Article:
Tuesday, March 15, 2005

We're not in right now, please take your business elsewhere

In the heady days of the Internet boom, countless companies were born and subsequently died on the advertising-based revenue model. The bursting of the dot com bubble showed that business fundamentals still apply and that over optimistic advertising forecasts just did not materialise.

Thankfully for the industry, things have largely stabilised with better balanced business models, based on a careful mix of advertising (especially the saviour paid search), subscription services and e-commerce. However, the case for digital media is still being made and the arguments have still to be won in convincing the major advertisers to apportion ad spend commensurate with consumption of the media.

Given this background, I was amazed when putting together a media plan this week at the lack of responsiveness among certain prominent sites.

- To begin with, when it's such an important revenue stream why make it so difficult to find out who to contact? Some sites hid the information in 'About Us', one 'Advertise' link was a dead link, others resulted in a form to submit (I'm sure I'm not alone in finding these too impersonal and wondering who actually answers enquiries and when...)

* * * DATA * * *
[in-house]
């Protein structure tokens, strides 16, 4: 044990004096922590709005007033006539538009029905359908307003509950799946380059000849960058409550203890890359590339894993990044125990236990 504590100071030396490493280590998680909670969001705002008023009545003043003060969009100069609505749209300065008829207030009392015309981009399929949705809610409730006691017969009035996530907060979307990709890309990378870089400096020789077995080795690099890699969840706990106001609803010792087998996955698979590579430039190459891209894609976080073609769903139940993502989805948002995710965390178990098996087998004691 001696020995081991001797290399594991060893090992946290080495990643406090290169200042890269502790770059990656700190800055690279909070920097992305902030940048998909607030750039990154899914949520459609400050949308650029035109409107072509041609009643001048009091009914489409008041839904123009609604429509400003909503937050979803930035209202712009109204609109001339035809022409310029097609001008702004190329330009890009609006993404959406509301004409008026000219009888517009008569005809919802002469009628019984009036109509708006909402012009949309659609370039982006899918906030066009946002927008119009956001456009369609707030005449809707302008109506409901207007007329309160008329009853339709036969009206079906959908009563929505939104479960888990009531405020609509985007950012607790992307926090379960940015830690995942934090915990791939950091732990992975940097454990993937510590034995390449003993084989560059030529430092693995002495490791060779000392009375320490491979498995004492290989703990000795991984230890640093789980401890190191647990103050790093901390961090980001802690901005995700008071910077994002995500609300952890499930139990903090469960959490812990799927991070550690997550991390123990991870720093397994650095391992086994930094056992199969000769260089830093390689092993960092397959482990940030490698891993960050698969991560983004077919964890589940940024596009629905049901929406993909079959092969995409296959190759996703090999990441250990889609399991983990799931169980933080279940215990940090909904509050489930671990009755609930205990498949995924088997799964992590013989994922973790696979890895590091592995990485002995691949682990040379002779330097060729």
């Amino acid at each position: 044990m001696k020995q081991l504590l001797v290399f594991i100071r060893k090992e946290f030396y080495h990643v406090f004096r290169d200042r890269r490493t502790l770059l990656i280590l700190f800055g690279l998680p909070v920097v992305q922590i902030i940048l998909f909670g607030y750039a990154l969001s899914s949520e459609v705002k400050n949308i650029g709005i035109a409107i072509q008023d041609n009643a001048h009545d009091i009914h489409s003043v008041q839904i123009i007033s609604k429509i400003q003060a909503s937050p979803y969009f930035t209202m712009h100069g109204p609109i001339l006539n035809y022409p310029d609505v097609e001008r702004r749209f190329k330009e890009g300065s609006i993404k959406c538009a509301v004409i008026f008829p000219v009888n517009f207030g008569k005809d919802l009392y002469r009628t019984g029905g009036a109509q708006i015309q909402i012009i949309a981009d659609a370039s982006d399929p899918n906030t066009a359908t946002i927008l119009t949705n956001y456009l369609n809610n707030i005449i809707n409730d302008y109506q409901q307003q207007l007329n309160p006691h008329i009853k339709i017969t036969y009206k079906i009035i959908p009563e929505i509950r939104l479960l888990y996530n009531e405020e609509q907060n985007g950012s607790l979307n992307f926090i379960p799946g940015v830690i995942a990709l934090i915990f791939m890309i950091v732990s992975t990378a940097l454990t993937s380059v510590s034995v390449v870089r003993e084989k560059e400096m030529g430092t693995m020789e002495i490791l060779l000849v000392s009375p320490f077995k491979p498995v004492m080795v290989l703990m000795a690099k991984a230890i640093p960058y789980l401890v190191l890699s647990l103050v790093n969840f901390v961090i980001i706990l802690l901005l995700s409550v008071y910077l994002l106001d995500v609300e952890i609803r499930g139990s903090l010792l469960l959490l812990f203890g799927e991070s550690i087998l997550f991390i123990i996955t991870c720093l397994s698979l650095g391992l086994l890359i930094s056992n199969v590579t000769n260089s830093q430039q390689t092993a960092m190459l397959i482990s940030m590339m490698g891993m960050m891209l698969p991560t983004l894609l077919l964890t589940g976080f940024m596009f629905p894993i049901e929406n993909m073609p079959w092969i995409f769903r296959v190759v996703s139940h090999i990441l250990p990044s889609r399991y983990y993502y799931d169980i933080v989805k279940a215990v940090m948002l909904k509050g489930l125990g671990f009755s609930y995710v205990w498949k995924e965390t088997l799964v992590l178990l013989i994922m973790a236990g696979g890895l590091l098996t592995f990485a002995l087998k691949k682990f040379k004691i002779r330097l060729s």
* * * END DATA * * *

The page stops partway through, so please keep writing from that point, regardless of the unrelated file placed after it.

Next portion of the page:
- One website helpfully listed three contacts and their direct lines. All were on voicemail. I left a message for one of them and sent a cc'd email to the two others and await a reply more than 48 hours later

- Of those I emailed, I am still waiting more than 48 hours later for even an acknowledgement of my request for information having said I had a deadline to meet

With a big name client and money to spend, the response across this range of sites gets a 'must try harder' on the half-term report, especially as we're not talking about one-man sites with limited resources.

The exception that proved the rule, was the site that published a direct line from a prominent 'Advertise here' link, answered their phone and sent through a proposal in the time requested. Guess who's more likely to get the business?

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